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Dust explosion testing

BRE Global has over fifty years of experience in assessing and classification of the explosion and ignition risk of dust and powders, from laboratory scale testing to large-scale research projects.

 

Our test and consulting services include:

Dust hazard classification test

Provides dust testing for the qualitative assessment of the explosibility of the dust:

  • Group A : Combustible dusts which ignite and propagate flame (explosible).
  • Group B : Non combustible dusts which do not ignite (non-explosible).

Dust explosion prevention tests

If the classification test indicates dust is Group A then the following dust tests provide quantitative data for the design of preventative measures:

Tests are carried out to either European EN or American ASTM standard.

Tests are carried out to European or International Standards:
• Layer ignition temperature (LIT) to IEC 1241-2-1 Part 2 Section 1.
• Minimum ignition temperature (MIT) to IEC 1241-2-1 Part 2 Section 1.
• Minimum explosible concentration (MEC) to BS EN 14034-3.
• Minimum ignition energy (MIE) to BS EN 13821.
• Limiting oxygen concentration (LOC) to BS EN 14034-4.
Dust explosion protection test
• Explosion indices test (Pmax and Kst) to BS EN 14034 Parts 1 and 2.

Dust explosion protection test

The 20-litre sphere dust test is used to measure:

  • Maximum explosion pressure test (Pmax) (pdf) - Rate of pressure rise test (KST) (pdf) -The Explosion Indices test measures the maximum explosion pressure (Pmax) and rate of pressure rise. The Kst value is then calculated which may be used to design new explosion protection systems or verify existing designs. The test follows ISO 6184/1:1985 and BS EN 14034 Parts 1 & 2 and the results will assist in making a DSEAR risk assessment. The test can also be carried out to the American Standard ASTM E1226-05.
  • Kst and St. Classification test. (pdf)

Dust consultancy

As a member of BSI Committee FSH/23, which covers dust explosion testing standards, BRE can provide advice on existing and forthcoming European and International dust testing standards. We also offer a range of consultancy services to the process industry covering:

Flammability hazards of bulk powder handling

Fires can occur under a number of circumstances during the processing and bulk storage of combustible powders:

  • Self-heating in the bulk storage of combustible materials.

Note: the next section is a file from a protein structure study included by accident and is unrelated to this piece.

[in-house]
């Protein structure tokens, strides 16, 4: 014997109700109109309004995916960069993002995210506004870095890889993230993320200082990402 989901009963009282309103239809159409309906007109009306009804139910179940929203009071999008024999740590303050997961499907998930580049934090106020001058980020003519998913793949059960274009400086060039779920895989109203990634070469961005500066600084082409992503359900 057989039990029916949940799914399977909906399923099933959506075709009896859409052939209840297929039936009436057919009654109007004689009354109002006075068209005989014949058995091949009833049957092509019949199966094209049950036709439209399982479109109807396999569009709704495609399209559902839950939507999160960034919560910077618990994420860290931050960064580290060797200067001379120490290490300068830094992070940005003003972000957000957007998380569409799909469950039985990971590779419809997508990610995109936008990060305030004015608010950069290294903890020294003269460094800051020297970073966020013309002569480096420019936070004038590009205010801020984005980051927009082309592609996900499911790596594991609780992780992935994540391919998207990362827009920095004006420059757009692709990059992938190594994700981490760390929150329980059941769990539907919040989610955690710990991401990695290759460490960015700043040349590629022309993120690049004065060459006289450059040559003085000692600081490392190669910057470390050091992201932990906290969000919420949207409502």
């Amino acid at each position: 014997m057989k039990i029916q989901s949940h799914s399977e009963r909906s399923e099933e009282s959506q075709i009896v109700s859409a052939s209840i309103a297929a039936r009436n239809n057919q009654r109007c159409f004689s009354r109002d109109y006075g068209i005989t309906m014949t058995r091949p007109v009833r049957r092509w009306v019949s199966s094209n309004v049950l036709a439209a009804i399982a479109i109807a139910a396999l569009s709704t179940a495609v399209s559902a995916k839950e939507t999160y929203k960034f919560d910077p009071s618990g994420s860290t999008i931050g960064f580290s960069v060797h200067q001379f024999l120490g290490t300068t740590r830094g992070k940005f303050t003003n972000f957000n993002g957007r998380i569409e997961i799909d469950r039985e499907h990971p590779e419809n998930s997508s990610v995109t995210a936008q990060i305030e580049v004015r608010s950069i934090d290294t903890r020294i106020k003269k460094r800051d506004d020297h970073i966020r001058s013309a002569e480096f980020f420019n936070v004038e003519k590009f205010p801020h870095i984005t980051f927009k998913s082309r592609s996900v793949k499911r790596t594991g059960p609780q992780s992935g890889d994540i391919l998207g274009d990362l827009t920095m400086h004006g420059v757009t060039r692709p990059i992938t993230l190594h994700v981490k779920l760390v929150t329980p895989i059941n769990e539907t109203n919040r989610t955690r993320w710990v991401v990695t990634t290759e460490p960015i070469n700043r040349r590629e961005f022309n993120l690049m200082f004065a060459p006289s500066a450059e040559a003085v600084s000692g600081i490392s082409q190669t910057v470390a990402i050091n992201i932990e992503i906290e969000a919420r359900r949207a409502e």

• Accumulations of hot material, for example in dryers, where the heat generated within the material may exceed heat lost to the surroundings.
  • Layers of dusts on hot surfaces.

BRE has extensive experience in advising on the most suitable classification and combustibility tests required to assess the potential hazard and the application of the results to practical applications.

Self-heating bulk powder tests (spontaneous combustion)

Self-heating leading to apparently spontaneous combustion is the process of ignition and combustion in a body of material without the intervention of an external ignition source. BRE conducts the following types of combustibility tests:

  • Screening test - a quick test used to determine if the material poses a self-heating hazard.
  • Isothermal basket test - used to determine the critical ignition temperature of a material, from a series of tests at different oven temperatures and basket sizes used to ascertain the safe storage times for particular sizes of storage such as silos etc.
  • Establishes if the material is classified as dangerous goods under the UN Recommendations on the Transport of Dangerous Goods - Model Regulations.
  • Aerated/diffusion cell test - used to assess the ignition properties of bulk material collected in dryers.

Powder layer tests

Where the hazard under consideration is related to the accumulation of material on hot-surfaces, or inside dryers isothermal tests can be carried out on layers of material. BRE conducts the following types of classification tests:

  • Hot-plate layer ignition test
  • Aerated powder layer test

Typical Products Tested for Combustion and Explosibility

Acrylic Polymer  HDPE

Aluminium Dust

 Hydroxy-methyl-phenylpyraolidone
Amino Alcohol  Leather Dust
Bronze Powder  Liquorice Powder
Carbon Black   Melamine Dust
Carbon Fibre Dust  Paper Dust
Cereal Flake Dust  Paraformaldehyde
Coal Dust   Pharmaceutical Powders
Coke Dust  Phenolic Resin
Composite Dust  Phenylpyrazolidone (PHN)
Curry Powder  Pigment Powder
Dimethyl-phenylpyrazolidone (DPP)  Plastic Dust
Dried Sewage Sludge  Polyelectrolyte Powder
Fibre Insulation  Potato Starch
Flour  Refined Sugar
Glass Fibre Polyurethane  Resin Dust
Grain Dusts  Sodium Flurbiprofen
Gum Arabic  Sulfuramide
 Tea   Wood

Service provided by BRE Global Ltd